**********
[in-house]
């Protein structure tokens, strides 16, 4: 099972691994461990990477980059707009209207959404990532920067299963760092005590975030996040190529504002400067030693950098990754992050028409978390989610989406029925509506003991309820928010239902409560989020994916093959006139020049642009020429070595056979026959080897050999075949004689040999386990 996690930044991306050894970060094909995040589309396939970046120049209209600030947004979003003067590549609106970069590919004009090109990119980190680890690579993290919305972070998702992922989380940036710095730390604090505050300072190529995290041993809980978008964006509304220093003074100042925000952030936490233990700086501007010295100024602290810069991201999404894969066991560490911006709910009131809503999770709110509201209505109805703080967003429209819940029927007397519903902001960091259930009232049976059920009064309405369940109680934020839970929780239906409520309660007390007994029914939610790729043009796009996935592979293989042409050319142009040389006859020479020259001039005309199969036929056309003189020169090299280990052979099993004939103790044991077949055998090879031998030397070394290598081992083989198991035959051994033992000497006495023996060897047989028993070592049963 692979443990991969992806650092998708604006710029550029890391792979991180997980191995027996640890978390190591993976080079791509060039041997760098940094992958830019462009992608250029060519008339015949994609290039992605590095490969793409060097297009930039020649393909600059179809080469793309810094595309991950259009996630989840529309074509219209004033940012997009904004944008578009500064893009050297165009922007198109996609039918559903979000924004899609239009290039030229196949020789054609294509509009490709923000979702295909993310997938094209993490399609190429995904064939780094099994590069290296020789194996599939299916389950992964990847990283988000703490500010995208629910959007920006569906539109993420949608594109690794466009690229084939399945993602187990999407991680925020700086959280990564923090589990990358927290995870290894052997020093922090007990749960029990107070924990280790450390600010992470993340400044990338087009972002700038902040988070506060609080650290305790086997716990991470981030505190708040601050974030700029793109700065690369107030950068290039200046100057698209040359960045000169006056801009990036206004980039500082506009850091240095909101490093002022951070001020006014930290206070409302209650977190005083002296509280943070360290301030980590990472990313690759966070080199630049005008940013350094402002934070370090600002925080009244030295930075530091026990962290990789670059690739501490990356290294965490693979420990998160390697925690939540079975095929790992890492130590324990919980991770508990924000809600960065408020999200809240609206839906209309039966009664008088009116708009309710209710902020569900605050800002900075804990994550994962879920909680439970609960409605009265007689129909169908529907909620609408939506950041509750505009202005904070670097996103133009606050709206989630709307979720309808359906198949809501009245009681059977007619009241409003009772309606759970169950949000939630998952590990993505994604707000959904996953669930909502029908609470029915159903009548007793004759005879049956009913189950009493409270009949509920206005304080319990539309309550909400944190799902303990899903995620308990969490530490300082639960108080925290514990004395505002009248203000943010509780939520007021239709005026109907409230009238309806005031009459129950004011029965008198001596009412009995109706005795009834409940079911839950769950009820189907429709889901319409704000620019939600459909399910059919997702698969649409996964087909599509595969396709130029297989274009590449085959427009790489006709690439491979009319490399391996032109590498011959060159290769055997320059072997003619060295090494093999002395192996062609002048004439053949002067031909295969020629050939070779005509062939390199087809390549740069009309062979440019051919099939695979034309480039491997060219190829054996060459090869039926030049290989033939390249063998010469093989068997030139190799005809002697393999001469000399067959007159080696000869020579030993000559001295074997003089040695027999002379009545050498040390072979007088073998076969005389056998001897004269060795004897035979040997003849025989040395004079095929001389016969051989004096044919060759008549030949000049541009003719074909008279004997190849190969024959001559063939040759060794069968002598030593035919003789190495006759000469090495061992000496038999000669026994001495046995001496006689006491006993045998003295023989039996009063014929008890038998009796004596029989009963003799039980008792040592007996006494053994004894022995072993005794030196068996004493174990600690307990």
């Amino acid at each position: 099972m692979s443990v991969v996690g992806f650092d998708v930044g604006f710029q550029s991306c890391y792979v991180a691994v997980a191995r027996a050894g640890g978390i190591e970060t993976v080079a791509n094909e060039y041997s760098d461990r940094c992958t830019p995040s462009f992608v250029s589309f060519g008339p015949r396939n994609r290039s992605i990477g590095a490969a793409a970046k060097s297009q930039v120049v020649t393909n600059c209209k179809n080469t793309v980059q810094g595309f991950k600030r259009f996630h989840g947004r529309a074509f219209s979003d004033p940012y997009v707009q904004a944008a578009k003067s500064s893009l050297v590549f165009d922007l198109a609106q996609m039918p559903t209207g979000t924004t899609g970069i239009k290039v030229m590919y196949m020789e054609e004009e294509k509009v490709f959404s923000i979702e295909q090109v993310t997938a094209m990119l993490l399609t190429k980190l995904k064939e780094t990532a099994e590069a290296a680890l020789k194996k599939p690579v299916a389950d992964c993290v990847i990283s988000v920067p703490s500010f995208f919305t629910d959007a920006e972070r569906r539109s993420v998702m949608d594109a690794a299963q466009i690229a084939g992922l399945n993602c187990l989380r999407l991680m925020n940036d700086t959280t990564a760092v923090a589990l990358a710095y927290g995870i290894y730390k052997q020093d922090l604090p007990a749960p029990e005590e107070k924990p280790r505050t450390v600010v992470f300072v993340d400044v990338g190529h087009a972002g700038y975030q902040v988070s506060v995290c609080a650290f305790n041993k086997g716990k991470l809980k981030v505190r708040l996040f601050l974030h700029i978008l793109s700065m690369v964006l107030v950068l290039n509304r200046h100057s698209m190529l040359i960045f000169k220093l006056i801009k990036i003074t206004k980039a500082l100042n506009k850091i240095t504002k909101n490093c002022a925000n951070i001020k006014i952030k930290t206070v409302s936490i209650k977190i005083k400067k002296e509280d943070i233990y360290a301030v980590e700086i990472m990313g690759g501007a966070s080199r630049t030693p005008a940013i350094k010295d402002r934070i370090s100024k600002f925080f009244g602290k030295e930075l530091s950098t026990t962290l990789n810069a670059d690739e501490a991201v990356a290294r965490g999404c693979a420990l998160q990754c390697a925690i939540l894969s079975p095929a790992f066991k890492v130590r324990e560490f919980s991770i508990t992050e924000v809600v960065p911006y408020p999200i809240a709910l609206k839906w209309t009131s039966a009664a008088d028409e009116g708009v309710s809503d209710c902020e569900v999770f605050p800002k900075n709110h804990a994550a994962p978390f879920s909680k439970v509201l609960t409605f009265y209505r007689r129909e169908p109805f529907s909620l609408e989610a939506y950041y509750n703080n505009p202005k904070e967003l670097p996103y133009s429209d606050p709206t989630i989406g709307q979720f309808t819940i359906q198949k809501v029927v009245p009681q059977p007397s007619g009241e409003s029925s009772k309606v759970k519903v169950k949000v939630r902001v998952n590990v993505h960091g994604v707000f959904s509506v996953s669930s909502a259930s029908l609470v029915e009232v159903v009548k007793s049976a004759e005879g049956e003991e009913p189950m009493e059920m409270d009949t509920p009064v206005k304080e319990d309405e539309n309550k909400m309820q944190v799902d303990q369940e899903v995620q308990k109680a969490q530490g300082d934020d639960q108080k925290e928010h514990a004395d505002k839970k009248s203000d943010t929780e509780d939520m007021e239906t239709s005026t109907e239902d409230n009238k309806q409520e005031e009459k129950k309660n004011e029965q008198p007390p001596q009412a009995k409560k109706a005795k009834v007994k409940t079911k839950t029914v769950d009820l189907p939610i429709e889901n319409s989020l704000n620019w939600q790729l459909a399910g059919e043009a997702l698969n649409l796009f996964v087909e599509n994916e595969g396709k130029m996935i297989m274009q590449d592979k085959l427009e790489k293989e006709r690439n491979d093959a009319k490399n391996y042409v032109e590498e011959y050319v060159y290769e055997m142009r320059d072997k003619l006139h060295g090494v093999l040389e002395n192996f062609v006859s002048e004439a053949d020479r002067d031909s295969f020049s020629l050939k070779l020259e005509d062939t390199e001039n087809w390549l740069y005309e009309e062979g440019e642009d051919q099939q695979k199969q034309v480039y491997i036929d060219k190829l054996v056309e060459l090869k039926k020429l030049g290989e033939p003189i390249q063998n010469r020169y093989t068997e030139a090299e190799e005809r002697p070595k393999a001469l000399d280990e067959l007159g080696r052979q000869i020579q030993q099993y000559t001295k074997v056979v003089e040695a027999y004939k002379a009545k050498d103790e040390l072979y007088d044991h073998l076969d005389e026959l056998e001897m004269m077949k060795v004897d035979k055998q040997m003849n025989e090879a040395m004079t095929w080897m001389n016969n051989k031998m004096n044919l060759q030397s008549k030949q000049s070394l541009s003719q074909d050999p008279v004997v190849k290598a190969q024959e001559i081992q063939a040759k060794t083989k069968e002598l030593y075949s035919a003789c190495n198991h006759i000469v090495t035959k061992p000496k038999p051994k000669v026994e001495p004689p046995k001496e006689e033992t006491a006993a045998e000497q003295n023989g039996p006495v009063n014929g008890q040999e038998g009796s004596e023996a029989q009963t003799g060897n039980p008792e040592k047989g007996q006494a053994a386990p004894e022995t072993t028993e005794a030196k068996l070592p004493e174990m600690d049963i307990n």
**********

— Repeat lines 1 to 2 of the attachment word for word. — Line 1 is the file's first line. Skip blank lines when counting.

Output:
[in-house]
């Protein structure tokens, strides 16, 4: 099972691994461990990477980059707009209207959404990532920067299963760092005590975030996040190529504002400067030693950098990754992050028409978390989610989406029925509506003991309820928010239902409560989020994916093959006139020049642009020429070595056979026959080897050999075949004689040999386990 996690930044991306050894970060094909995040589309396939970046120049209209600030947004979003003067590549609106970069590919004009090109990119980190680890690579993290919305972070998702992922989380940036710095730390604090505050300072190529995290041993809980978008964006509304220093003074100042925000952030936490233990700086501007010295100024602290810069991201999404894969066991560490911006709910009131809503999770709110509201209505109805703080967003429209819940029927007397519903902001960091259930009232049976059920009064309405369940109680934020839970929780239906409520309660007390007994029914939610790729043009796009996935592979293989042409050319142009040389006859020479020259001039005309199969036929056309003189020169090299280990052979099993004939103790044991077949055998090879031998030397070394290598081992083989198991035959051994033992000497006495023996060897047989028993070592049963 692979443990991969992806650092998708604006710029550029890391792979991180997980191995027996640890978390190591993976080079791509060039041997760098940094992958830019462009992608250029060519008339015949994609290039992605590095490969793409060097297009930039020649393909600059179809080469793309810094595309991950259009996630989840529309074509219209004033940012997009904004944008578009500064893009050297165009922007198109996609039918559903979000924004899609239009290039030229196949020789054609294509509009490709923000979702295909993310997938094209993490399609190429995904064939780094099994590069290296020789194996599939299916389950992964990847990283988000703490500010995208629910959007920006569906539109993420949608594109690794466009690229084939399945993602187990999407991680925020700086959280990564923090589990990358927290995870290894052997020093922090007990749960029990107070924990280790450390600010992470993340400044990338087009972002700038902040988070506060609080650290305790086997716990991470981030505190708040601050974030700029793109700065690369107030950068290039200046100057698209040359960045000169006056801009990036206004980039500082506009850091240095909101490093002022951070001020006014930290206070409302209650977190005083002296509280943070360290301030980590990472990313690759966070080199630049005008940013350094402002934070370090600002925080009244030295930075530091026990962290990789670059690739501490990356290294965490693979420990998160390697925690939540079975095929790992890492130590324990919980991770508990924000809600960065408020999200809240609206839906209309039966009664008088009116708009309710209710902020569900605050800002900075804990994550994962879920909680439970609960409605009265007689129909169908529907909620609408939506950041509750505009202005904070670097996103133009606050709206989630709307979720309808359906198949809501009245009681059977007619009241409003009772309606759970169950949000939630998952590990993505994604707000959904996953669930909502029908609470029915159903009548007793004759005879049956009913189950009493409270009949509920206005304080319990539309309550909400944190799902303990899903995620308990969490530490300082639960108080925290514990004395505002009248203000943010509780939520007021239709005026109907409230009238309806005031009459129950004011029965008198001596009412009995109706005795009834409940079911839950769950009820189907429709889901319409704000620019939600459909399910059919997702698969649409996964087909599509595969396709130029297989274009590449085959427009790489006709690439491979009319490399391996032109590498011959060159290769055997320059072997003619060295090494093999002395192996062609002048004439053949002067031909295969020629050939070779005509062939390199087809390549740069009309062979440019051919099939695979034309480039491997060219190829054996060459090869039926030049290989033939390249063998010469093989068997030139190799005809002697393999001469000399067959007159080696000869020579030993000559001295074997003089040695027999002379009545050498040390072979007088073998076969005389056998001897004269060795004897035979040997003849025989040395004079095929001389016969051989004096044919060759008549030949000049541009003719074909008279004997190849190969024959001559063939040759060794069968002598030593035919003789190495006759000469090495061992000496038999000669026994001495046995001496006689006491006993045998003295023989039996009063014929008890038998009796004596029989009963003799039980008792040592007996006494053994004894022995072993005794030196068996004493174990600690307990």